Expert job search advice.

How Long Should an Executive Resume Be?

How long should an executive resume be?

One of job seekers’ most frequently asked questions is, “How long should an executive resume be?” Unfortunately, a considerable amount of misleading information about resume writing is circulating on the internet. This advice is usually given by university career center staff to students, but it has been ingrained in our minds as an absolute truth. Consequently, even highly accomplished executives with 15 or 20 years of experience and career progression often adhere to this advice too rigidly.

We have encountered a Vice President of Marketing who dedicated hours to condensing their experience onto a single sheet. The margins were narrow, the text was minuscule, and there was no white space or breathing room. Consider this: it is impossible to adequately showcase a 20-year career journey when crammed into a one-page document.

It is simply impossible to adequately showcase a 20-year career journey when crammed into a one-page document.

Fortunately, longer resumes are now widely accepted by hiring managers. Forbes has acknowledged that the one-page resume rule is outdated. The Ladders 100K Club even equates using a one-page resume with including “references available upon request” at the bottom of your document. Both are unnecessary and no longer a requirement.

Research says a longer executive resume could be better

According to a study conducted by ResumeGo in 2018, recruiters have a 2.3 times higher preference for two-page resumes than one-page resumes, regardless of the candidate’s job level. The study also revealed that recruiters will invest up to twice as much time in reviewing a two-page resume. However, determining whether to use a one-page, two-page or even a three-page resume depends on various factors. Here are the key considerations to keep in mind:

1. Career Length and Experience

Individuals with longer careers and work experience will have more content to include on their resumes. Consequently, a two-page resume (or even longer) will allow them to highlight their extensive range of skills and achievements.

hiring managers spend a mere 6-7 seconds scanning applicants’ resumes

How many years of work experience equal a two-page resume? A good rule of thumb is that ten or more years of work experience will require a two-page resume.  But don’t include everything!  Condense earlier parts of your career to prioritize the most relevant material for your current job search on the first page. Recent research by says that hiring managers spend a mere 6-7 seconds scanning applicants’ resumes, so what you include on the first page is critically important.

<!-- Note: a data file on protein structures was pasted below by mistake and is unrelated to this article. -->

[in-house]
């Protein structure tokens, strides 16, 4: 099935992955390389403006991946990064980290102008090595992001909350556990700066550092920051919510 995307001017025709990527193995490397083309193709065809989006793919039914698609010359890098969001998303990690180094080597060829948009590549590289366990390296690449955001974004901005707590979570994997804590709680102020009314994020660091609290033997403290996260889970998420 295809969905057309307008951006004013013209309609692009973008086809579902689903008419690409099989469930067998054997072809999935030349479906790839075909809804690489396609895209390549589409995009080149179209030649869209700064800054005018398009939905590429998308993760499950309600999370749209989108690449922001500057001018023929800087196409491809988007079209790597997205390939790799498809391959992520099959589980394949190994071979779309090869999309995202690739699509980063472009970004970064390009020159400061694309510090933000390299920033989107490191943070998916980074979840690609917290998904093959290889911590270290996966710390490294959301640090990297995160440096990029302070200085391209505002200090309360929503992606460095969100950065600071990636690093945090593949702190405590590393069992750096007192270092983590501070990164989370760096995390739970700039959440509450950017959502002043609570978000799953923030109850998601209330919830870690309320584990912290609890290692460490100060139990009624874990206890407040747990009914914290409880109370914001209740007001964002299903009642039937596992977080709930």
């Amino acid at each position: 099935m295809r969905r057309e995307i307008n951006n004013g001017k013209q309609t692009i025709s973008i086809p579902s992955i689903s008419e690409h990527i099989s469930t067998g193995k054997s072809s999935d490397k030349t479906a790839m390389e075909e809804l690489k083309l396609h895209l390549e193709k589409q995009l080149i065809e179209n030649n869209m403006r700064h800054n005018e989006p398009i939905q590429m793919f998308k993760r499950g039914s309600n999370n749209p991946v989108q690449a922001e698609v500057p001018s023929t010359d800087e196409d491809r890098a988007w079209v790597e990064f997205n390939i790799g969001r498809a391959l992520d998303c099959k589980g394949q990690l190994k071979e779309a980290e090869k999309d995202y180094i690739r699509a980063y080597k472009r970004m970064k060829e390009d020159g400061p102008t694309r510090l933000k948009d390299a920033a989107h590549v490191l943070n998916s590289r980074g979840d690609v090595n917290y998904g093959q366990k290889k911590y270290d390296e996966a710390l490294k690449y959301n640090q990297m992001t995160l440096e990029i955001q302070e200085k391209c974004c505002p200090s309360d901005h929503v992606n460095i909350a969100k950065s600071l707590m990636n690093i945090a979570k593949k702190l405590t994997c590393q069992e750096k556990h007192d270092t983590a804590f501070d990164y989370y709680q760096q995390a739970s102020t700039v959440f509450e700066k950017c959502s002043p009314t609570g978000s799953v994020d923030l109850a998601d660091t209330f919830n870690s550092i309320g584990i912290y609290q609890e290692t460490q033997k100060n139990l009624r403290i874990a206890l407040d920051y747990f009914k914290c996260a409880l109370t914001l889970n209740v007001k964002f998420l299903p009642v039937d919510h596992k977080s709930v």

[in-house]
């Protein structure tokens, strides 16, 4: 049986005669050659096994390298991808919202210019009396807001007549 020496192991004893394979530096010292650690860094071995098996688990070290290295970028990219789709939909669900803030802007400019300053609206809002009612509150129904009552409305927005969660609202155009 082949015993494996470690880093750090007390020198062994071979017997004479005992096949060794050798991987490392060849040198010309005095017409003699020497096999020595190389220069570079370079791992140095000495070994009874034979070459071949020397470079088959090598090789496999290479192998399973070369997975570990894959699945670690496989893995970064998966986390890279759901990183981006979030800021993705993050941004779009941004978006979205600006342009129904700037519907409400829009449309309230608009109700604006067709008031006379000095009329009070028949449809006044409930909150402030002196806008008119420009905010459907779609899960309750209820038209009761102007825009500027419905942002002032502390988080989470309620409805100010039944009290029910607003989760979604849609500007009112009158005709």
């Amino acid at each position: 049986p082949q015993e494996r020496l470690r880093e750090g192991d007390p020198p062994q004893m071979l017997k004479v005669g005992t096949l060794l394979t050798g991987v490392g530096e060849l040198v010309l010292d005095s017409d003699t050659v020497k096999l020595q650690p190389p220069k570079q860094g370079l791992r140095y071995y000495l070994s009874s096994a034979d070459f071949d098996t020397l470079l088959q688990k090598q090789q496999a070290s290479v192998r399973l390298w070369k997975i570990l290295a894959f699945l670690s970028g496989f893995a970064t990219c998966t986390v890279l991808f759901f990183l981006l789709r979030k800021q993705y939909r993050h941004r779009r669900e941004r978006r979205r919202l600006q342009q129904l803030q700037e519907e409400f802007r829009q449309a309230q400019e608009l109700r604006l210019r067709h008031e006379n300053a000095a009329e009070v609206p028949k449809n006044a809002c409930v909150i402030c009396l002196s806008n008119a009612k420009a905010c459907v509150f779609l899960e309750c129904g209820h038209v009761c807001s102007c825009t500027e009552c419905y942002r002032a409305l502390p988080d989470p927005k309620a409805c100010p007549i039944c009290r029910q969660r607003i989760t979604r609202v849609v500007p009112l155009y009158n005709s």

2. Consider The Type of Industry 

In technical or academic industries, it is common to have resumes that span two pages or even longer, especially when including lists of certifications and publications. Cari Pisoni, who commented on a LinkedIn post, mentioned that in the technical field, it is nearly impossible to adequately showcase one’s experience on just one page, assuming they have more than a year of experience or multiple jobs. In the IT/Technical/Software Development industry, at least two pages are expected for individuals with over three years of experience, while three pages is considered more standard.

Two-Page Resume Format

If you choose a two-page or three-page executive resume, it is recommended that your executive summary, work experience, and skills be included on the first page. On the second page, you can include information about your early career, education, awards, and any board or community involvement.

Additional formatting tips for two-page resumes include:

  • Put your name and contact information in the resume header on page two and three. Do not include contact information in the header on page one as an ATS-system may not parse that space.
  • Avoid a short second page. If you discover that you have only a paragraph or even half a page of information on your second page,  edit it down to fit on one page by experimenting with font size and formatting. As a general rule of thumb, to justify an additional page, my personal philosophy is that the text should be at least a third of the way down the page.

Here is an example of a well-formatted two-page resume:

Sample of a Two-Page resume.

To learn more about the pros and cons of using a template, click here.

When is a One-Page Resume Appropriate?

A one-page resume is appropriate for recent graduates, entry-level job applicants (or others who have had shorter careers).  According to resume company, a good rule of thumb is to have a one-page resume if you have less than five years of experience.